The Lawrence Dewan Chair in Philosophy and St. Thomas Aquinas and Dominican University College are proud to welcome high school students. Whether they are students in the Quebec or Ontario school systems, or home-schooled, the small class sizes at CUD and the availability of its teachers encourage their development.
The Advance Length program allows young people who are interested in philosophy or theology to take university-level courses, one at a time, during, or immediately following high school, usually as early as age 15, but exceptions are possible for younger students. CUD facilitates the transition to the university environment by offering a progressive program designed for each young person who, depending on his or her age and schooling, may begin by taking courses in the HEAD START Program, and eventually enroll in one of the certificate programs, or directly to a degree program.
Contact Sarah Beaudin(firstname.lastname@example.org) to schedule an appointment, discuss options, and meet with a faculty advisor to arrange an interview.
In the time of Socrates, before the creation of Plato’s Academy or Aristotle’s Lyceum, many philosophical discussions took place in the gymnasiums! I can’t imagine going to a gym today to question men or women sweating on various machines! The Greek gymnasiums that Socrates knew were not like that. They were meeting places for teenagers and adults. Physical exercises, but also discussions and exchanges of all kinds, took place. The best description is found in the dialogue entitled Lysis.
Why start this way? Because philosophy began, of course, among experienced adults who came – sometimes unwillingly – to question their assumptions about their knowledge and practices. But it also took place between Socrates and teenagers who would not all have been of “university” age, according to the meaning we now give to this word.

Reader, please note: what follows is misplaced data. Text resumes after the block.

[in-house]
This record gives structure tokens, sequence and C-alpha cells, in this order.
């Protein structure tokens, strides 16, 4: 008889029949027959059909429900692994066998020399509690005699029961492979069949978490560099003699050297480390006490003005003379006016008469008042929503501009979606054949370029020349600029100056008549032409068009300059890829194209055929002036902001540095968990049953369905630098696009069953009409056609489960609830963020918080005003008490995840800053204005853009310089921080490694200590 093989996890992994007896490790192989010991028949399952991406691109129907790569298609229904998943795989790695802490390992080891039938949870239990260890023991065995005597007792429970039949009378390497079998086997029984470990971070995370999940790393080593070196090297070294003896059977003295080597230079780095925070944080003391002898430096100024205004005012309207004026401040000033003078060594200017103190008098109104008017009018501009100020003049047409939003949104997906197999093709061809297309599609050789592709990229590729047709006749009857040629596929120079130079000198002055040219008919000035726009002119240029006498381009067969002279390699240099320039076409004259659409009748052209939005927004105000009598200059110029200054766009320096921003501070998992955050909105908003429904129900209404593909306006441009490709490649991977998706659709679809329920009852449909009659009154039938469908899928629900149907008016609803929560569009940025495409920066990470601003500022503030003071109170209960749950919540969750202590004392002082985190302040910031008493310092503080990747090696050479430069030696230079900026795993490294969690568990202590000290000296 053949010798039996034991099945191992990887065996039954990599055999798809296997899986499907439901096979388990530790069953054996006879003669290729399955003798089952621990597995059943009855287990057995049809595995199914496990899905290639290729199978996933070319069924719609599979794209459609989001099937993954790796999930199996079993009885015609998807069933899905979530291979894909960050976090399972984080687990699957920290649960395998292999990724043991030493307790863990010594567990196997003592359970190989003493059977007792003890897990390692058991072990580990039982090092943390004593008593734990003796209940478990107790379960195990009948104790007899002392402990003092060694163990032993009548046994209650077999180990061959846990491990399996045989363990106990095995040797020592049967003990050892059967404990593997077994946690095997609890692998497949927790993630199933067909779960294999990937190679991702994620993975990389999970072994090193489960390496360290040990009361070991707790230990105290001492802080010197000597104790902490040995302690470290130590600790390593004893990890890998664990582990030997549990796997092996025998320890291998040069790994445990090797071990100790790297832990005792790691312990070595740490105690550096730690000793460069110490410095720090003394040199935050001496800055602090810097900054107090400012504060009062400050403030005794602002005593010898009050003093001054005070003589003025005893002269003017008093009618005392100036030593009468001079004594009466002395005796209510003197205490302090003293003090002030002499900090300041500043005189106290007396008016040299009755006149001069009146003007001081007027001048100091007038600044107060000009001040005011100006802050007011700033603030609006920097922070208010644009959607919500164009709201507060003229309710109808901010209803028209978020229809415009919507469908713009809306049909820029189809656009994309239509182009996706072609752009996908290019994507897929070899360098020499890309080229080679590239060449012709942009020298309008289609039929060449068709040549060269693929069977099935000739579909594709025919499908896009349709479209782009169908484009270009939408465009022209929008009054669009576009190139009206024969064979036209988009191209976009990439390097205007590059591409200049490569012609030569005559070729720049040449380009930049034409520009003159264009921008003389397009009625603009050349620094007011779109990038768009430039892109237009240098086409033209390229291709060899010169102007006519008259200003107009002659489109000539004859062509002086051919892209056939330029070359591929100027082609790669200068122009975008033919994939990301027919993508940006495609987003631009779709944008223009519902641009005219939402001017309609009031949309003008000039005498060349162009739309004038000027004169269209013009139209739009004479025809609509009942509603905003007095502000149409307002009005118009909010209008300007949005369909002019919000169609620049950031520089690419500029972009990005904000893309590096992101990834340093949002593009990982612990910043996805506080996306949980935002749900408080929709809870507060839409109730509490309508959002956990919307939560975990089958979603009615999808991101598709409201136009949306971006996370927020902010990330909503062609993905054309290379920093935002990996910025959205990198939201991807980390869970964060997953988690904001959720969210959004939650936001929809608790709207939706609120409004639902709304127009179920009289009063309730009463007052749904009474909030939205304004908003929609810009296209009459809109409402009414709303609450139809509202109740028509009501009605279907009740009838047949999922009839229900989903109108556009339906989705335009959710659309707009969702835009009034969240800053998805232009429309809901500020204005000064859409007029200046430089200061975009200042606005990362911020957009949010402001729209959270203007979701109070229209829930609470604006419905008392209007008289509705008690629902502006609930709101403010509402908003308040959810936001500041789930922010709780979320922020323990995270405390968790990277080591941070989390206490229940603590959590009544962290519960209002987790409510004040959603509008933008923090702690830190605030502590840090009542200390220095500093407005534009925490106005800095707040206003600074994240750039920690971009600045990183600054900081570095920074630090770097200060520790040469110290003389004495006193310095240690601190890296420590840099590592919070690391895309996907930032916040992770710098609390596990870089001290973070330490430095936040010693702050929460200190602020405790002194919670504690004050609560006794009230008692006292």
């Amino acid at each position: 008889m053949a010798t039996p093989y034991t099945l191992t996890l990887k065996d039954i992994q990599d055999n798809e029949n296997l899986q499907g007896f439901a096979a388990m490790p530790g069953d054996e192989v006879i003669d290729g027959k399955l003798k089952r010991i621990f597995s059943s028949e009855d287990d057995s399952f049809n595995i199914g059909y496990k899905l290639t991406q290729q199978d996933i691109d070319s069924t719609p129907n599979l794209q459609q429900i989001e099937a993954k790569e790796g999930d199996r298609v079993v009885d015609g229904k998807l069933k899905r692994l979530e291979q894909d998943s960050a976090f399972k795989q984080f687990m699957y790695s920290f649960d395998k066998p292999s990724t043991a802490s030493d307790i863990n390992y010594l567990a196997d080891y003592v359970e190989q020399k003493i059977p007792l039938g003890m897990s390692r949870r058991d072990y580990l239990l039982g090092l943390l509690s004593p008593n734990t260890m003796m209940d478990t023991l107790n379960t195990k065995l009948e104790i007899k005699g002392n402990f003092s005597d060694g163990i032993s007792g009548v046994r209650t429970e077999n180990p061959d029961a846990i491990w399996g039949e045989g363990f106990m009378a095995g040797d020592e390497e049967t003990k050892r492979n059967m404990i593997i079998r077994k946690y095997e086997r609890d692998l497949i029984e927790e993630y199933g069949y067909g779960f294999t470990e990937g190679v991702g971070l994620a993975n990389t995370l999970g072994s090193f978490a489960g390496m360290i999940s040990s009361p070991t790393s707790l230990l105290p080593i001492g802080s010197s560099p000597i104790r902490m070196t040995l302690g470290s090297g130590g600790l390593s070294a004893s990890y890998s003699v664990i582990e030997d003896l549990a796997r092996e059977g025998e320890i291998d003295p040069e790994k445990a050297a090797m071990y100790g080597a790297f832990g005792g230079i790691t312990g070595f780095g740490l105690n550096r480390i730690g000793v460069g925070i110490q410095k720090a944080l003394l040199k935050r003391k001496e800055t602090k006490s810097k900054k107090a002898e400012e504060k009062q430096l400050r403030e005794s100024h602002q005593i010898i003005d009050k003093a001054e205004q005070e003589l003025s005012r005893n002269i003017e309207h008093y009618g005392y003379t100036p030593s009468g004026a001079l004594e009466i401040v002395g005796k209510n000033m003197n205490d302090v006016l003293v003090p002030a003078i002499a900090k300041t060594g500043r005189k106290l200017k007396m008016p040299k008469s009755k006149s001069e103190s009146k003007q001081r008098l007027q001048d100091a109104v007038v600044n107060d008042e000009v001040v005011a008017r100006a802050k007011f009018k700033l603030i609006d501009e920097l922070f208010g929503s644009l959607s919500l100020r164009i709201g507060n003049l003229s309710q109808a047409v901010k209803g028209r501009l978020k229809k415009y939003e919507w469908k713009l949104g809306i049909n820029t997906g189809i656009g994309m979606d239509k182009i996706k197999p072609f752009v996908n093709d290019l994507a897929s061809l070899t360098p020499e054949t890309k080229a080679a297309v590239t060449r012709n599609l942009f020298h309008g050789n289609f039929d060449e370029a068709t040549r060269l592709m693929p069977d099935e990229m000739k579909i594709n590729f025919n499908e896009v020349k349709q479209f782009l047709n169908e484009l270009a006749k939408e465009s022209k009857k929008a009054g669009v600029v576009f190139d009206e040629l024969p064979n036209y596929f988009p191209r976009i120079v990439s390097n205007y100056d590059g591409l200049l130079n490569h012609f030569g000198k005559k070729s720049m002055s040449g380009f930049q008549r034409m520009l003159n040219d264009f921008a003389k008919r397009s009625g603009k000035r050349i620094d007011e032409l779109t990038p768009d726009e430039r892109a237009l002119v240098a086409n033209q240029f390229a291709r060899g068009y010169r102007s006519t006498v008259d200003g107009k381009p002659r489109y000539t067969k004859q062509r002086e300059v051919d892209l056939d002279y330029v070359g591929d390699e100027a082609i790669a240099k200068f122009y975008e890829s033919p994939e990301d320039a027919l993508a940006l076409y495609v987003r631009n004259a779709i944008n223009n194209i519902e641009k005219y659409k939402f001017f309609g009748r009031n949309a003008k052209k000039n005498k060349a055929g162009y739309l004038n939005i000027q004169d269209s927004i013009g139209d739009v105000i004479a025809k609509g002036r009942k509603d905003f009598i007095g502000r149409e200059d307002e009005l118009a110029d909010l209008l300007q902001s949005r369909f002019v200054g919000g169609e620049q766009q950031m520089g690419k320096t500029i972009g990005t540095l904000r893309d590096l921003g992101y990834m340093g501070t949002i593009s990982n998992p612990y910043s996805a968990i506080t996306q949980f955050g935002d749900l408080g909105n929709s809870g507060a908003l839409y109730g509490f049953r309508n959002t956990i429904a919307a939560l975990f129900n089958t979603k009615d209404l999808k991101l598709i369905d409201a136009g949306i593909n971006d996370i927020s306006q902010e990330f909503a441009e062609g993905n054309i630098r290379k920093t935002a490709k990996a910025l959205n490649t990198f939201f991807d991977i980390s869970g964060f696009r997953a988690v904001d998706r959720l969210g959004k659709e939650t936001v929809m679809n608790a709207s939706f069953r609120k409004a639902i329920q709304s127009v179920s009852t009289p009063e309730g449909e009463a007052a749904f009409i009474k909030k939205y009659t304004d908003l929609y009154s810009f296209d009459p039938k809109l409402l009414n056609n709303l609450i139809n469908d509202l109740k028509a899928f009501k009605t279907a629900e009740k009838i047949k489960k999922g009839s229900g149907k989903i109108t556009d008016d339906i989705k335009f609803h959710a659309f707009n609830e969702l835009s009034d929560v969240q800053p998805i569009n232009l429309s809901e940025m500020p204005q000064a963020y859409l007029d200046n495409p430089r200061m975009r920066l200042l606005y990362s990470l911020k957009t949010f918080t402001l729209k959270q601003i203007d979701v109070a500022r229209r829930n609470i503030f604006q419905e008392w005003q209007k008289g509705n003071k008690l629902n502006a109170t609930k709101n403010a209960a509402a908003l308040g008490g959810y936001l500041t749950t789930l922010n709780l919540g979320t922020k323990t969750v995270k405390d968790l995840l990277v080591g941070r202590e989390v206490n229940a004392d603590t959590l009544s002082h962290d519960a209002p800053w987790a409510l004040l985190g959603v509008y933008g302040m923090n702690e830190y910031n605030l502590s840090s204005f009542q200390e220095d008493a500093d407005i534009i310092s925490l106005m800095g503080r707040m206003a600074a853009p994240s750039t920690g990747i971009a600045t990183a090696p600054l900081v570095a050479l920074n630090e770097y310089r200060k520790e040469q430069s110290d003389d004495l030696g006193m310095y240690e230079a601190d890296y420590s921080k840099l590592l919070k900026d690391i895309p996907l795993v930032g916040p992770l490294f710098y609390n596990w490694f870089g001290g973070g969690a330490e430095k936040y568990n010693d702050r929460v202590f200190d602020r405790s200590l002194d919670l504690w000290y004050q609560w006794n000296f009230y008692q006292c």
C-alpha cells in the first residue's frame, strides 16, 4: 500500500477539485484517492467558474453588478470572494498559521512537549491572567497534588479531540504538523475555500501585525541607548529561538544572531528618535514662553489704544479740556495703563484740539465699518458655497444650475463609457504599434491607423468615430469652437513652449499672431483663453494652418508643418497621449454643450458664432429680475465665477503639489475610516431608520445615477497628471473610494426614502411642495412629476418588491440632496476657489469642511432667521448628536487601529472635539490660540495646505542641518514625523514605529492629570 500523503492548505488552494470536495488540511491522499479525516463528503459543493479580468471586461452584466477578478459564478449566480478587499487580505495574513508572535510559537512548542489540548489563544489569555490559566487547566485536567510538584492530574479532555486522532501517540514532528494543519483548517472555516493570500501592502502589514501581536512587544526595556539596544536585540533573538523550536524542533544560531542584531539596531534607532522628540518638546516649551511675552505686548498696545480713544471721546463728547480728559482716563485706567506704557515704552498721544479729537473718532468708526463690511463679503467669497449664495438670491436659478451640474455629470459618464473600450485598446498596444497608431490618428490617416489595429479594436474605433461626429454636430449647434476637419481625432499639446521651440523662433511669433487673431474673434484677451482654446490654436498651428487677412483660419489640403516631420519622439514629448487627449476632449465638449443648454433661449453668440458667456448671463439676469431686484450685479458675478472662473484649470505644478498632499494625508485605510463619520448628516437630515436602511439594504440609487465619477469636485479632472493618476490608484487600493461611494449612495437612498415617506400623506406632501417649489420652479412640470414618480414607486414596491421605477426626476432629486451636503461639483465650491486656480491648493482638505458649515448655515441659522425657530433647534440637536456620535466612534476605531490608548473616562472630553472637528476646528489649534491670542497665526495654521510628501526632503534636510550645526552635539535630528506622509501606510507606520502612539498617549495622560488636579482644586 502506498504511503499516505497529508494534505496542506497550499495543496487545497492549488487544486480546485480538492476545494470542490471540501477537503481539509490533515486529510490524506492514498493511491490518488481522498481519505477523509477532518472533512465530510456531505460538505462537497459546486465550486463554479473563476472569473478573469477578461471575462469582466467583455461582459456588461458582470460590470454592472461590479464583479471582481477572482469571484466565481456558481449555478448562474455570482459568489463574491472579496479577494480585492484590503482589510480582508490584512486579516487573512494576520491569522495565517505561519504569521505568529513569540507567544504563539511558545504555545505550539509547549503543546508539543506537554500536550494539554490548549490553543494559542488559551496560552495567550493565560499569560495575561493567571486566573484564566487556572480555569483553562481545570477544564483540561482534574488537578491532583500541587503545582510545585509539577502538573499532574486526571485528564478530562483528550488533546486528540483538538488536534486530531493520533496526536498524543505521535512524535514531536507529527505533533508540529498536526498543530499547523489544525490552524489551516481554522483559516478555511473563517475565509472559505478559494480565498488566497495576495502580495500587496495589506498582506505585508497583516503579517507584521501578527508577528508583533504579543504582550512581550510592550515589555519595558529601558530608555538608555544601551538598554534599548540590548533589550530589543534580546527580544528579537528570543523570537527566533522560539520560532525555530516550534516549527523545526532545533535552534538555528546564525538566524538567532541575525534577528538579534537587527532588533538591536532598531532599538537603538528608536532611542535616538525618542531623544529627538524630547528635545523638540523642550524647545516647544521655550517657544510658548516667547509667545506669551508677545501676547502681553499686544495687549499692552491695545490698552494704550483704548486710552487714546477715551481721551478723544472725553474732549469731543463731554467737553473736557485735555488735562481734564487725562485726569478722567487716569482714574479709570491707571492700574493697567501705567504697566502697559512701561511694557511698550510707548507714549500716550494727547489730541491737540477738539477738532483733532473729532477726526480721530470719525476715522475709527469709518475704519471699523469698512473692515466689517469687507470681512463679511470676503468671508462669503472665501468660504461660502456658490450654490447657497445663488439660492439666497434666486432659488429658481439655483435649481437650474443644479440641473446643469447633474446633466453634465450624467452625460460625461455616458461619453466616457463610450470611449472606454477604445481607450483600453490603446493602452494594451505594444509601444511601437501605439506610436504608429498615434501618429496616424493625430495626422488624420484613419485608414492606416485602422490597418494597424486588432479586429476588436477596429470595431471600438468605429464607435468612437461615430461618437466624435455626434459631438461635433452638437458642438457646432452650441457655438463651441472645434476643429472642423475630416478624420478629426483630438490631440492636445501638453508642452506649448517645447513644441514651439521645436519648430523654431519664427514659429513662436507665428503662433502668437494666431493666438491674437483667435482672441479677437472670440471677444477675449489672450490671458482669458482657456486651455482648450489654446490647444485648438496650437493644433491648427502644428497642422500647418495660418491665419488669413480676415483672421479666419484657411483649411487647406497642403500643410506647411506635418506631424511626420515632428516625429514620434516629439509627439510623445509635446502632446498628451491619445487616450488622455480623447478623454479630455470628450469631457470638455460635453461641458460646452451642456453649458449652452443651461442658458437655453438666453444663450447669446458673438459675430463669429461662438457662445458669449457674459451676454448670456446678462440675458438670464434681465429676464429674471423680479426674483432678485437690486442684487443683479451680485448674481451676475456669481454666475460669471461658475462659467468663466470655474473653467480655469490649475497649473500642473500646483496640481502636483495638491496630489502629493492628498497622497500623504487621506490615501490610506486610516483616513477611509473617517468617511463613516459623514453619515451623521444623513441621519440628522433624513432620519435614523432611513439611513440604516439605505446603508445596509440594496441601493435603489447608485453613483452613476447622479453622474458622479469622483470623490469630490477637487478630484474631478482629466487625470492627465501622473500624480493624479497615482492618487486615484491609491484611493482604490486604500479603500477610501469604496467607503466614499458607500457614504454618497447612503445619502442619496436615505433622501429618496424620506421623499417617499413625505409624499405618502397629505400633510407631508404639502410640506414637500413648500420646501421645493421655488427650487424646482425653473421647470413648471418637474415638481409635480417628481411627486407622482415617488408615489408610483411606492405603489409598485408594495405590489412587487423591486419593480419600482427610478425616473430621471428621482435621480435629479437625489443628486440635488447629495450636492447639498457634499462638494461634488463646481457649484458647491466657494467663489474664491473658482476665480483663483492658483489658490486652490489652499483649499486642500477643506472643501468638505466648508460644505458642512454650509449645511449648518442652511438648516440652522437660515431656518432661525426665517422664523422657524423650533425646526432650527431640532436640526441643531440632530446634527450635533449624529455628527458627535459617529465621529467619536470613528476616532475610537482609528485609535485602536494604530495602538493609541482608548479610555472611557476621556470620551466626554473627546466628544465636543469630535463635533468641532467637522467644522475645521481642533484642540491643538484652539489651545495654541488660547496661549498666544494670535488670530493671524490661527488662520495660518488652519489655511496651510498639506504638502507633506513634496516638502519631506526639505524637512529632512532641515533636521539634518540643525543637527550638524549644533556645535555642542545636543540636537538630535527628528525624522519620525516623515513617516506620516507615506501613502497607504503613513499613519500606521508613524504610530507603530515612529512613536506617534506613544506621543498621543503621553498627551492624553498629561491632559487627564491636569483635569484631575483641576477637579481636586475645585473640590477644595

The Head Start program honors this tradition of critical thinking and philosophy. The Dominican University College has therefore begun to offer philosophy courses to young people aged 13-14 to 17-18, both French and English speaking. We did this not through a concerted plan or marketing strategy, but by listening to the repeated requests of youth and parents. Many of these applications and participations have since come from “home schools”. However, more and more, young people in the regular education system are adding a “Head Start” course to their schedule.
Over the years, special introductory philosophy courses have been developed. They have been offered to both small groups of youth (up to 5) and to one person at a time. It was necessary, and still is, to adapt to the specific pedagogical needs of the young people and to their schedules, which are already very busy with the demands of high school and extracurricular activities (music, sports, etc.).
It is a pleasure to introduce them to philosophy, to the arguments of philosophers, and to the complex questions they work on. Being attentive to the way these young people ask questions and think does not displease the philosophy teacher that I am. From one group to another, the paths vary, as does the speed of learning. Since these are college credit courses, the work I ask them to do pushes them beyond the requirements they are used to. It’s a big challenge, but they are succeeding. Many, after the introduction to philosophy course, ask for more. This leads to other specific courses, but also to their integration into the regular courses of the Dominican University College. Some end up completing a certificate. So far, one young person who started in philosophy in this program has obtained a doctorate in philosophy; another is enrolled.
The program achieves its goal if it gives a taste for philosophy. It achieves this just as well if it stimulates attention to arguments and their quality, critical thinking and openness to unusual but fruitful perspectives in order to understand society, both in its successes and in the problems that put it under pressure.
Brother Maxime Allard